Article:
Kenneth Rexroth: The Reality of Henry Miller
Well worth reading, despite the blindingly tasteless turquoise background at www.bopsecrets.org, is Beat poet-translator-essayist-painter-anarchist Kenneth Rexroth's 1955 essay " The Reality of Henry Miller".
Rexroth (1905-1982), sometimes called "The Godfather of the Beats," originally wrote this piece as an introduction to Nights of Love and Laughter, a Signet anthology of publishable bits of Miller, whose Paris works were then still banned in the United States. "The Reality of Henry Miller" was reprinted a few years later in a New Directions collection of Rexroth's own essays, Bird in the Bush (1959).
Readers who've come to Miller through his 1960's "sexual liberation" guise or through the proto-New Age wisdom aura of the works of the last decade of his life will find much that is familiar in Rexroth, but also some strikingly different notes. It is, of course, those differences that are most interesting and illuminating.
Rexroth writing in 1955, obviously knowing nothing of what the future would bring, nothing of the later culture of the 1960s and 70s, helps us back to a Miller and a period of American "counter-culture" we almost cannot know otherwise, so steeped are we, without even thinking about it, in those subsequent blinding self-accountings and tsunami of commercializations of the Baby-Boomers' supposed "cultural revolution." Rexroth speaks to us from the distant other side of that - for better or for worse - cultural debacle, pointing to a Miller most of us growing up afterwards now only hazily discern.
Rexroth in 1955 still sees and appreciates Miller through the Beat preoccupation with authenticity, which was at once more political and less personal than that term now typically conveys, today so fallen into disuse.
Miller, the authentic, figures for Rexroth as some kind of cross between a "noble savage," a "modern primitive," and a better sort of "proletarian novelist" for neither being proletarian nor having a "social message." Miller is Rexroth's "religious writer" who is "not especially profound"; his "very unliterary writer" who "is not unsophisticated"; his Paris expatriate whose Paris is not so much Paris as it is still Brooklyn.
Miller, in short, is everywhere betwixt and between for Rexroth, this but not this, that but not that, because for Rexroth betwixt and between is fundamentally how one falls through "the Great Lie, the social hoax in which we live" to get to the Outside, to become authentic, to join the Others, also authentic for having fallen through America's cracks.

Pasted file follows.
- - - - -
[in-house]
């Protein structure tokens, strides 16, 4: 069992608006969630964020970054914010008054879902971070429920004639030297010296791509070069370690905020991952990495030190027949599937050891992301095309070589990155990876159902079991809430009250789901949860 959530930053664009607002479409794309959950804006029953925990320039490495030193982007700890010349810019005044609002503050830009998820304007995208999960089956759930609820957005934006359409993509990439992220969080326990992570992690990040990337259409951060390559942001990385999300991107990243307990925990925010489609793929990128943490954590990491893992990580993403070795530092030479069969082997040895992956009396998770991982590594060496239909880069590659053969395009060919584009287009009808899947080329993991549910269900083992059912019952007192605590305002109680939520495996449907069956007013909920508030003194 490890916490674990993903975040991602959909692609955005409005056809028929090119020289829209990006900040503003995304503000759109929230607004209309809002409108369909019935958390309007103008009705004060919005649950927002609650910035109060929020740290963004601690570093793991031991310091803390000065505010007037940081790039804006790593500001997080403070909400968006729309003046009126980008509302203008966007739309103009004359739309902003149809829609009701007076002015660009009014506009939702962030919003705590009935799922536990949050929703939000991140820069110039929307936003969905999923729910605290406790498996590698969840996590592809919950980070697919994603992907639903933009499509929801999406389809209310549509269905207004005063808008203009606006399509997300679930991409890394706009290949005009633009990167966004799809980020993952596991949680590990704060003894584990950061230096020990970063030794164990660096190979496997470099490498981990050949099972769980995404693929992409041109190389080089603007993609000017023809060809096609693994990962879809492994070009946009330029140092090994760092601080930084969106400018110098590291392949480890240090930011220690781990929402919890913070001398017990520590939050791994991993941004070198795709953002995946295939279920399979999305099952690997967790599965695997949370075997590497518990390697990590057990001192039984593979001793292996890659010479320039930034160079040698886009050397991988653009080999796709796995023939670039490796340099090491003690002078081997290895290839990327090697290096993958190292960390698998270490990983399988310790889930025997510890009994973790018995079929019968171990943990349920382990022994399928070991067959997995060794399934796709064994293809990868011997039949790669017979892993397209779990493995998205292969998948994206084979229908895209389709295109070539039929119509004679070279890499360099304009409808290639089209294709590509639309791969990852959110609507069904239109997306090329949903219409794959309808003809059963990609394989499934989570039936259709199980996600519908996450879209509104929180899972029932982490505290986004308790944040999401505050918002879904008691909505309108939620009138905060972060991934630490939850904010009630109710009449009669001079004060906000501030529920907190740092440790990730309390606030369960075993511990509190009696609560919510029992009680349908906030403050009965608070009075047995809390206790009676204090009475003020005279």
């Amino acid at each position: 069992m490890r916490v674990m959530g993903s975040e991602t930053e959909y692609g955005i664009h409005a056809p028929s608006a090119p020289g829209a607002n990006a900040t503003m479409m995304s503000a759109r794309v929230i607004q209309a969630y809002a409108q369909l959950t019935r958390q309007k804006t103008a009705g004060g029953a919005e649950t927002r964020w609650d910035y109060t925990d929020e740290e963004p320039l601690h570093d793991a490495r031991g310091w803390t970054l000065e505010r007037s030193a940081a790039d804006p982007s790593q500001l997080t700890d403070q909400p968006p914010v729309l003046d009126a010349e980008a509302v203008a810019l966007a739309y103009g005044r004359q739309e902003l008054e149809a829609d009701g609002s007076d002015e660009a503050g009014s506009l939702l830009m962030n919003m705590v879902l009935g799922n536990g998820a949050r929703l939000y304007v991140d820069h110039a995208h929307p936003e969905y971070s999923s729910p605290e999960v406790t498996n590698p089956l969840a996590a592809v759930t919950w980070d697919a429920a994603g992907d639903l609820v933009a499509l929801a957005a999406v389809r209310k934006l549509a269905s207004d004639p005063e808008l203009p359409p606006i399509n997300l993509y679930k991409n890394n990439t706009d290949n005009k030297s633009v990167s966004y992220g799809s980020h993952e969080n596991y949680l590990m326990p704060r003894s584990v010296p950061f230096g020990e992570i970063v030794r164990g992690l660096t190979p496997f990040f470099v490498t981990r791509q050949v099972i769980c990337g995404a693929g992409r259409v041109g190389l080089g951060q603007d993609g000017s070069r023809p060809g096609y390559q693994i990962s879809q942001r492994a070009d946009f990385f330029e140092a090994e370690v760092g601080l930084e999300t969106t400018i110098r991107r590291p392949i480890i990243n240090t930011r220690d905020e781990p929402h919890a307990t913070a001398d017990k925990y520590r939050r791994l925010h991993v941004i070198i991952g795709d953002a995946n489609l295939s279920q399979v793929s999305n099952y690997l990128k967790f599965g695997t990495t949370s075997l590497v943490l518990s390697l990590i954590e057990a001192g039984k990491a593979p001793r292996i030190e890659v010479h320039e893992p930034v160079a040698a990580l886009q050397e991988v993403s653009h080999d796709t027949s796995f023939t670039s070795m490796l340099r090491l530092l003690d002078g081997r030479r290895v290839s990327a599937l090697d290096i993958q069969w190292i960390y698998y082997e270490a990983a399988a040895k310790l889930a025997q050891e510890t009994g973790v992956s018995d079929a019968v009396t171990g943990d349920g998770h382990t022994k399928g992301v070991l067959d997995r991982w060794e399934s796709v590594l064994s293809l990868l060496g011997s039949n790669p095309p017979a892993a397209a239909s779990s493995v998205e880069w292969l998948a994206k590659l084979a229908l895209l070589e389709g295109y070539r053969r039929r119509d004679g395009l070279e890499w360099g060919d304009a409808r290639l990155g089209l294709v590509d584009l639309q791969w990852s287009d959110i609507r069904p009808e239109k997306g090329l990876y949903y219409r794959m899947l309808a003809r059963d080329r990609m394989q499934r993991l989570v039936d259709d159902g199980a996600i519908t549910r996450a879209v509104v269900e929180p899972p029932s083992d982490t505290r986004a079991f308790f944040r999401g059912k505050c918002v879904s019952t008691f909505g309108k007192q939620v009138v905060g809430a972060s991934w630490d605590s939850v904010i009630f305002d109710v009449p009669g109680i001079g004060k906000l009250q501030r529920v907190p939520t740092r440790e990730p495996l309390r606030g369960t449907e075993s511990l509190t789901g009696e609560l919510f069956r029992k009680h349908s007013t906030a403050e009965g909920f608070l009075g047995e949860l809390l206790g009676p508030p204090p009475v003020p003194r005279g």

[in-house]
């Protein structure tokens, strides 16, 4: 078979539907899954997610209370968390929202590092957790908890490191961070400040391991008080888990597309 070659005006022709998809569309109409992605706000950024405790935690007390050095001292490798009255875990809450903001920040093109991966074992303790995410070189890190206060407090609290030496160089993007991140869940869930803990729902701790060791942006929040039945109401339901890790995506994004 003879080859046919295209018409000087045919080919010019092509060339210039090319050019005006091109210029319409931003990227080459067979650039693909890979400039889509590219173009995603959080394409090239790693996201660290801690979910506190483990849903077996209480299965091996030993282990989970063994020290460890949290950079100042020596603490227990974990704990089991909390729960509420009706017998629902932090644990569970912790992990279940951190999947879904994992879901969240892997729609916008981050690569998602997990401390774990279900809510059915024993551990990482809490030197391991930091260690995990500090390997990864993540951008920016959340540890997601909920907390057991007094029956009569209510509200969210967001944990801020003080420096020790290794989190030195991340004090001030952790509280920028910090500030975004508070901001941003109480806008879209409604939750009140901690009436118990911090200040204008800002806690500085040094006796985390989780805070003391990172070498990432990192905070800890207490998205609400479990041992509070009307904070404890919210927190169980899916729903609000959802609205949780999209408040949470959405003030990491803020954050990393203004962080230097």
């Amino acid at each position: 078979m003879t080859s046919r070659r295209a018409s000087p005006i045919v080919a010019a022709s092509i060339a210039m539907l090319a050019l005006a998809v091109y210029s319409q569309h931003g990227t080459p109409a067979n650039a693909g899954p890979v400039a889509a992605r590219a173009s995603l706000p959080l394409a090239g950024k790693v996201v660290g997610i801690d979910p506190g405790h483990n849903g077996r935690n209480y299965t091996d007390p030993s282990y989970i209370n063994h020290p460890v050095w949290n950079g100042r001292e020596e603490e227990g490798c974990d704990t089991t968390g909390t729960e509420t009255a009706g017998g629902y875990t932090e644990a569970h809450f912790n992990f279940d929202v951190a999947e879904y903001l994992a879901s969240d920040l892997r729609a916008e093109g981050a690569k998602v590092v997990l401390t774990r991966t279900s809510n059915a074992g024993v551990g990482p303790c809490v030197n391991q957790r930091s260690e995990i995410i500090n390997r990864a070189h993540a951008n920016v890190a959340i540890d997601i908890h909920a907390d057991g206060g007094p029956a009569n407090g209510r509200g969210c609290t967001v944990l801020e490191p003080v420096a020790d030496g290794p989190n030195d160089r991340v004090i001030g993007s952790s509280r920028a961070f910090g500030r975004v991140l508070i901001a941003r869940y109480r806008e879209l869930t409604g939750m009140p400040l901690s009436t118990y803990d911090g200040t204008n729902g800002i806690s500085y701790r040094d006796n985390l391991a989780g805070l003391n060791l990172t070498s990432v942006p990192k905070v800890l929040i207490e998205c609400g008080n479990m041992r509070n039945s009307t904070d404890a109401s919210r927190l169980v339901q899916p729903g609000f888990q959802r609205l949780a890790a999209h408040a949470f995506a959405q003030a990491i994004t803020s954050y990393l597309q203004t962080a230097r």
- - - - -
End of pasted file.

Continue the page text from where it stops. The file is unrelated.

Thus Rexroth's most un-Sixties, un-PC, positive celebration of Miller and the politics of non-voting:
Fifty percent of the people in this country don't vote. They simply don't want to be implicated in organized society. With, in most cases, a kind of animal instinct, they know that they cannot really do anything about it, that the participation offered them is a hoax. And even if it weren't, they know that if they don't participate, they aren't implicated, at least not voluntarily. It is for these people, the submerged fifty percent, that Miller speaks. As the newspapers never tire of pointing out, this is a very American attitude. Miller says, "I am a patriot - of the Fourteenth Ward of Brooklyn, where I was raised." For him life has never lost that simplicity and immediacy. Politics is the deal in the saloon back room. Law is the cop on the beat, shaking down whores and helping himself to apples. Religion is Father Maguire and Rabbi Goldstein, and their actual congregations. Civilization is the Telegraph Company in Tropic of Capricorn. All this is a quite different story to the art critics and the literary critics and those strange people the newspapers call "pundits" and "solons."
Odd how tellingly this reads today: how "American," now that America, politically, socially, internationally, has lost its delusory post-1960's lustre; all its universal human promises and isms faded into pc-schoolboy and pc-schoolgirl gender-neutral, inverted-colorist catechisms. Odd how tellingly Rexroth from 1955 reads today, now that America has become once again, as in Rexroth's 1950s, a place, a symbol in which a great many of us with rather not be implicated, at least not voluntarily.
Perhaps, too, Miller answers today in ways he could never answer as an icon of "sexual liberation" or the wise hermit of Big Sur. Perhaps Miller, through his Paris writings, answers today, not from Rexroth's (or Miller's) 1950s, but from Miller's own 1930s, witness to the western world's seemingly unstoppable slide in fascism and war:
Life is just a mess, full of tall children, grown stupider, less alert and resilient, and nobody knows what makes it go - as a whole, or any part of it. But nobody ever tells.
Henry Miller tells.
rri (February 1, 2005)